through construction on the roadways, I ended up limping home, out
of the saddle, trying to force my weight onto the front wheel so
as not to shred my rear wheel. While I don't normally ride on a
flat, the rest of the way was smooth, and I just didn't feel like
walking the last bit. Besides, I needed to let the dog out.
cause of the flat turned out to be a large staple, probably courtesy
of one of the industrial packages of equipment which accompanied
the construction. But, if that's the worst of my troubles, it's
pulling the rear wheel to change the tire, I saw a definite pattern
on my rear sprocket, shown in the photo at left. It seemed like
wear, but was actually a thin layer of road grunge on the darker
teeth. As I pondered the sprocket "flower", it struck
me that this was perfect example of why you hear not to run "even"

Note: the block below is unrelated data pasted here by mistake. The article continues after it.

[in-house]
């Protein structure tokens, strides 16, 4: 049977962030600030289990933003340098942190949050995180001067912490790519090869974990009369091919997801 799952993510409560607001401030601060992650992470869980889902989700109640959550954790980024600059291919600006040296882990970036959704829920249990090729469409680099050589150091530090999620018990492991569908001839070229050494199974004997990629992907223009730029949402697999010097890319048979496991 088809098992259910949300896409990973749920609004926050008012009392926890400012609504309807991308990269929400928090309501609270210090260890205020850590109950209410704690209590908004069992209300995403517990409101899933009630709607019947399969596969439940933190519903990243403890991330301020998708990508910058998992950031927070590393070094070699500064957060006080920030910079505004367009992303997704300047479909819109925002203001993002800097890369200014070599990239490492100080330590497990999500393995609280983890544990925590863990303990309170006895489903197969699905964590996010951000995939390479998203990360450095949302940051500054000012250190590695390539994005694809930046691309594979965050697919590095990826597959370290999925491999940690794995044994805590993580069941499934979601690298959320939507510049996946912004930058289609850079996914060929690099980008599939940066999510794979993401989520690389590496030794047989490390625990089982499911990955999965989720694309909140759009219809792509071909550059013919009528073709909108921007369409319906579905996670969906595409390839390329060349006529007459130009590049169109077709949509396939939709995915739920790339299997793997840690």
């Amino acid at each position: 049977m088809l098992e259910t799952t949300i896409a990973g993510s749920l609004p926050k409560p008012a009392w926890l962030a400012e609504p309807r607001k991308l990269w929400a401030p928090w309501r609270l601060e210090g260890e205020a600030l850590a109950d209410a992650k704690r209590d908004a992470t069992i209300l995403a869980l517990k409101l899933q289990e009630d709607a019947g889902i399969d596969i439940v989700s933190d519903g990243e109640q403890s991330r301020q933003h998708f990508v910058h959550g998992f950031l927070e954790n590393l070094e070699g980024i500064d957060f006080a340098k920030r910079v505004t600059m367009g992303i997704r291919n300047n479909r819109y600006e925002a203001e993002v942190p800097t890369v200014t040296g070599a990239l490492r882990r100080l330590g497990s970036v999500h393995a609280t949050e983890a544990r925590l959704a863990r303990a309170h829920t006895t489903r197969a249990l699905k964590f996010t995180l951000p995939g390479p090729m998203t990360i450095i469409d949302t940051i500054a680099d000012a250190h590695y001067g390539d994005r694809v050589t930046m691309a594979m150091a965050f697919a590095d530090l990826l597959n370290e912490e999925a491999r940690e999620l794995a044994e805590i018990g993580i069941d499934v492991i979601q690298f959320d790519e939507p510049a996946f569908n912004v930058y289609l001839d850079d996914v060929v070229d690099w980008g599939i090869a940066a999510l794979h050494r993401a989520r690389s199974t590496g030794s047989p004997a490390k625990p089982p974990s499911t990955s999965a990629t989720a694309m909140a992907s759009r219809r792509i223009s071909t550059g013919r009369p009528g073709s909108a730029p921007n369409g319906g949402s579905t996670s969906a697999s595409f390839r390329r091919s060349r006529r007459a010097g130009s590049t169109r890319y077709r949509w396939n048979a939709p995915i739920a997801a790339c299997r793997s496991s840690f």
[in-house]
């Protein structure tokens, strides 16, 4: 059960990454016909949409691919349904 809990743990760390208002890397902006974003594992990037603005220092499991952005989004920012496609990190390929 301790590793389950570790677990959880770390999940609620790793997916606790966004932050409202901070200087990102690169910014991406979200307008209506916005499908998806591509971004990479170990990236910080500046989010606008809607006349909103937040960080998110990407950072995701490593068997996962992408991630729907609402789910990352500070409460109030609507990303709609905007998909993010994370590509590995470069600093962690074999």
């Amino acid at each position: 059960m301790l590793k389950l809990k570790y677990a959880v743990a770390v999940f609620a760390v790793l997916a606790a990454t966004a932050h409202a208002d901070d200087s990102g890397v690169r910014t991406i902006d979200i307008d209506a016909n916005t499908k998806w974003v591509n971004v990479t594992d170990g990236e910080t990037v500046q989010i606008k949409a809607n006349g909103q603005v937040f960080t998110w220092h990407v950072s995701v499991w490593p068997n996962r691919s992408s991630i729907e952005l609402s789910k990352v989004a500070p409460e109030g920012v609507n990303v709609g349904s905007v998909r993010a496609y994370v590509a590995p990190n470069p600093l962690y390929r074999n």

gearing. In this case, the drivetrain in question was from my Dawes,
running a 42 x 16T. (My Panasonic
fixed sports a 42 x 15T)
"inner" plates of the chain brushed just that much more
on every other tooth, while less contact occurred from the "outer"
plates. (if the image isn't quite clear, you can click on it to
see a larger version.) There you have it, the "two-tone"
sprocket! Other cyclists had metioned that you "shouldn't"
run even tooth sprockets on front and rear, but here is the actual
result of such behavior.
what it's worth, the sprocket scrubbed up just fine and there didn't
seem to be excessive wear on any set of the teeth. Upon replacing
the rear wheel with its repaired tire/tube, I set the cog teeth
forward one, so that the inner plates were contacting new teeth.